Wednesday, April 28, 2010

A Point of Clarification about the Olympic bursary

When I suggested that there should be a $200 million BC Olympic bursary, I wasn't just suggesting (in the middle of a deep recession) that an additional $200 million in taxes be raised for my favourite spending priority. This was also an argument about spending existing funding more effectively. The number of $200 million corresponds to my rough calculation about what it would take to bring the BC's average student debt load down to the national average. The kind of support--tied demand-side subsidies to students--was based on my analysis of the relative strengths and weaknesses of vouchers, grants to universities and tuition freezes as alternative policy instruments.

What if $50 million could be found in other existing government outlays, including existing universities funding? And if another $50 million could be found from the federal government? That would only leave $100 million of additional spending to found out of rising resource revenues and plugged tax loopholes. If $200 million will close the access gap for the 100,000 neediest full-time studentsover four years, then a mere $25 million will close half the gap for a single year.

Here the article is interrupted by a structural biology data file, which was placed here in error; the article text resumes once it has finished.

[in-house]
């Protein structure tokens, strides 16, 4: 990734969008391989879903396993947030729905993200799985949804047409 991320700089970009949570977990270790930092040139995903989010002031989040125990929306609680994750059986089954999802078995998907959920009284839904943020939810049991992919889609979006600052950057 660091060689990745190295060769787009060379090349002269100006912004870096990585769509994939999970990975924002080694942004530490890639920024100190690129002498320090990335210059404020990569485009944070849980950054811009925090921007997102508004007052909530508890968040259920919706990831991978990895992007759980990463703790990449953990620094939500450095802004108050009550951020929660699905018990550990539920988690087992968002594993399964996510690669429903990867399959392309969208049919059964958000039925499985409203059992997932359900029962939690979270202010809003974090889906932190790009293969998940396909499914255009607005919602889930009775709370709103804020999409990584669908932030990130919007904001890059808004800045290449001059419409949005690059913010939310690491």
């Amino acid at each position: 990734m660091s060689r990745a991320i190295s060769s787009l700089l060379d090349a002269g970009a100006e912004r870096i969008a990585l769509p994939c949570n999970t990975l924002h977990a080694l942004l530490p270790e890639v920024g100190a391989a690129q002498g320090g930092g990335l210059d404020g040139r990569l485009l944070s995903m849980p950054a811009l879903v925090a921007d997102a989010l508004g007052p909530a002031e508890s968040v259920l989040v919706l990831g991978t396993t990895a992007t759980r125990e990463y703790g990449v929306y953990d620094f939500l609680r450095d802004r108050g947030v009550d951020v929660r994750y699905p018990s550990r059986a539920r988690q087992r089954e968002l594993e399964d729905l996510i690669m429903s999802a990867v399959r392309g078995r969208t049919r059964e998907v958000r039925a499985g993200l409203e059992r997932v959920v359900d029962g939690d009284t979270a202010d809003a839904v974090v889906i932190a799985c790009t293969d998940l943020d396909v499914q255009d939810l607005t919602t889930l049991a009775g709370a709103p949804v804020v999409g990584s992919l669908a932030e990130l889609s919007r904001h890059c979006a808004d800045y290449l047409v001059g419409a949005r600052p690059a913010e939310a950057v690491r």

Any takers?

Sunday, April 18, 2010

Site C is the Big Test for Environmental Assessment Office

Way back on November 30, 2006 , I worried that the three coal-fired power plants being planned by the government would be subjected to one of the weakest environmental assessment procedures in the country. Fortunately, those coal-powered plants were cancelled en route to a newer and greener image for Gordon Campbell. But now that the Site C Dam project is being resurrected, we must again ask: is this EA process up to the job?

BC’s Environmental Assessment Act was rewritten in 2002, replacing one of the country’s most progressive provincial EA laws with one of the weakest laws. Strong provisions that were eliminated included a purpose section emphasizing sustainability, requirements to examine cumulative effects, the need to detail alternatives, and innovative public participation requirements, including a mandatory role for First Nations. All of these functions are now being performed more ‘flexibly’ and ‘efficiently’ by a more ‘streamlined’ Environmental Assessment Office.

Perhaps the high profile of this project will help to ensure that the SiteC assessment will be conducted properly. But it will require vigilance and strong public pressure every step of the way.